Synopses & Reviews
Cara Segal is a born worrier. She figures her worrying works like a whisper in Gods ear - if Caras concerned about car crashes, kidnappings, or murders, she lets God know, and he always
spares her. But Cara never thought to worry about a fire. And one night while shes sleeping at a friends house, her house catches fire, and her mother and younger sister are both killed.
Throughout shiva, the initial Jewish mourning period, Cara cant help wondering about Gods role in the tragedy. And what is her fathers role in her life now? He walks around like a ghost
and refuses to talk about the fire. Cara longs for her family and her home, where sweet smells filled the house as Caras mom filled orders for her catering business, Julias Kitchen. Then one
day a call comes in for a cookie order, and Cara gets a wild idea. Maybe by bringing back Julias Kitchen, she can find a way to reconnect with everything shes lost.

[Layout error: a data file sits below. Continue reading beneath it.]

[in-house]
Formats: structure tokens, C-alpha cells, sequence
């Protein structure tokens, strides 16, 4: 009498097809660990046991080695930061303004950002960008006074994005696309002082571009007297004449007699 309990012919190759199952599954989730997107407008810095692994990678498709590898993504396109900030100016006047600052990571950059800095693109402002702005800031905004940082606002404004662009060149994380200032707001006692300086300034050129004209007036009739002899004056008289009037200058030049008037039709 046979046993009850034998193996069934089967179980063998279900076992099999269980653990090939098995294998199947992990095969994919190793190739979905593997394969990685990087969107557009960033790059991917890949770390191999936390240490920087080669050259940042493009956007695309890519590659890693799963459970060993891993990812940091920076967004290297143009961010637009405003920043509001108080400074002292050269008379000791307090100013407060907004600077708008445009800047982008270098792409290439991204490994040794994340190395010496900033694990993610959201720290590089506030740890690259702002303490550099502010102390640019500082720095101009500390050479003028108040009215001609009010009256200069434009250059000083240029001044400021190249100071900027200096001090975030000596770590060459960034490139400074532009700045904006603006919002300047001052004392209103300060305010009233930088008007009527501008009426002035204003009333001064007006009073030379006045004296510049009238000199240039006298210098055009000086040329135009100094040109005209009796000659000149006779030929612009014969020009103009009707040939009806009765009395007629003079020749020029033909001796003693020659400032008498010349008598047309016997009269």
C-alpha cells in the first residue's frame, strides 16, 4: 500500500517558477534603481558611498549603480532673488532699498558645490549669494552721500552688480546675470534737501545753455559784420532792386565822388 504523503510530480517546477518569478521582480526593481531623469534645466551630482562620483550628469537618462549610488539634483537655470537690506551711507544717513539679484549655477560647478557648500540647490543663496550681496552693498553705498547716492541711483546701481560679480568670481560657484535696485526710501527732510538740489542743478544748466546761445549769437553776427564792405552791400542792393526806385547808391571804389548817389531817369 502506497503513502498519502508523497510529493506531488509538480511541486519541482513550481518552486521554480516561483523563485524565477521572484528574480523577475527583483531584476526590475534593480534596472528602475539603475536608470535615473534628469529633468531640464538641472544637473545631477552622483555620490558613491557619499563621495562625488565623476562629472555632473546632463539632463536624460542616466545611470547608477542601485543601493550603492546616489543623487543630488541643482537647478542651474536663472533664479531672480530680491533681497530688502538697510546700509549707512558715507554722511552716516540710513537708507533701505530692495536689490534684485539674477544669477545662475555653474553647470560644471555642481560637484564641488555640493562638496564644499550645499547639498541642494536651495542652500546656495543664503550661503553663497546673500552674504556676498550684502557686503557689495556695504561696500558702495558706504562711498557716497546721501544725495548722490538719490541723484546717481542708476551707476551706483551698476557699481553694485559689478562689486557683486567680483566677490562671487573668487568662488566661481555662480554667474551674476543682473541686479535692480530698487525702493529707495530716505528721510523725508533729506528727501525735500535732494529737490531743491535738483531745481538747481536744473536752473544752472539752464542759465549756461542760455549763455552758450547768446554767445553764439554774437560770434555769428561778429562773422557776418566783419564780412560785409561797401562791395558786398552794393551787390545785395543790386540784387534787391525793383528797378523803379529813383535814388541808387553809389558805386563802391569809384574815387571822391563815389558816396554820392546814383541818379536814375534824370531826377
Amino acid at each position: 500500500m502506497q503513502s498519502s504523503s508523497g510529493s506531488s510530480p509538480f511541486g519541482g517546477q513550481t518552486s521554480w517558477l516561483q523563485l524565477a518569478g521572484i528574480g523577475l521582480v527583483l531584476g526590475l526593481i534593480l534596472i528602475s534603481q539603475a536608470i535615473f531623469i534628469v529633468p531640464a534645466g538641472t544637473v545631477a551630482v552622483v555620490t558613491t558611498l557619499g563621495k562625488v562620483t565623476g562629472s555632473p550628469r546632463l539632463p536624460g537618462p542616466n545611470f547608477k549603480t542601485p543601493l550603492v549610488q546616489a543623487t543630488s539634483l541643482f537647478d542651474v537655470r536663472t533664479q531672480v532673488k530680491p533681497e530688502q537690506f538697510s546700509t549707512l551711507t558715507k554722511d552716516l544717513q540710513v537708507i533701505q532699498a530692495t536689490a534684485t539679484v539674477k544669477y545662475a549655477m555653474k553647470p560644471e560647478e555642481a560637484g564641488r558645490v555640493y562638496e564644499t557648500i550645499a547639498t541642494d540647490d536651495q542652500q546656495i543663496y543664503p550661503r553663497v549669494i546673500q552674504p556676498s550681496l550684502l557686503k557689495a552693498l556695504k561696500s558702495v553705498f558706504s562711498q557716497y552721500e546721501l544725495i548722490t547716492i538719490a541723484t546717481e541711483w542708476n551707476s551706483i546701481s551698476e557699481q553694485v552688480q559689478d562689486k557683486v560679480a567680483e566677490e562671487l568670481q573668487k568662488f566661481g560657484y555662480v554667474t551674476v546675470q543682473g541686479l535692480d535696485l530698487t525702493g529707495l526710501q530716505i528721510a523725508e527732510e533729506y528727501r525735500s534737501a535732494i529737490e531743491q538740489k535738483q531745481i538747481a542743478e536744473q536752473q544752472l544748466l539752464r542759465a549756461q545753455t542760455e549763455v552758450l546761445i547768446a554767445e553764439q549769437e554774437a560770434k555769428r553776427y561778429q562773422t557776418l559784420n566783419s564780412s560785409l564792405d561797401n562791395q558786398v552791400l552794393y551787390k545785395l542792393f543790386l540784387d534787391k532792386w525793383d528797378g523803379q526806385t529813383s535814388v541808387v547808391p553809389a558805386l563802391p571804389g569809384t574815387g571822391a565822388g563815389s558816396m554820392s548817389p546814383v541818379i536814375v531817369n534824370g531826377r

Complete with a glossary of Hebrew and Yiddish terms and a recipe for chocolate chip cookies, this debut novel is a joyous tribute to the resiliency of the human spirit. Julia's Kitchen is a 2007 Bank Street - Best Children's Book of the Year.
"The emotions are real, the protagonist empathetic, and the resolution believable. Poignant." --Starred, Kirkus Reviews
"Deftly told." --Chicago Tribune "Touching and authentic . . .major themes about grief and healing are beautifully addressed in what turns out to be a powerful debut novel." --Booklist "The novel's brevity and honesty will appeal to both Jewish and non-Jewish girls." --School Library Journal "Readers will appreciate the book's poignant and sympathetic depiction of bereavement and its hopeful message of a legacy that can transcend separation." --The Bulletin of the Center for Children's Books "Real, raw emotion emanates from this affecting debut novel. [A] heartrending tale of loss and healing." --Publishers Weekly
Complete with a glossary of Hebrew and Yiddish terms and a recipe for chocolate chip cookies, this debut novel is a joyous tribute to the resiliency of the human spirit as it follows a young girl through shiva, the Jewish mourning period.
About the Author
BRENDA A. FERBER received the Sydney Taylor Manuscript
Award for Julia's Kitchen. She lives in Deerfield, Illinois.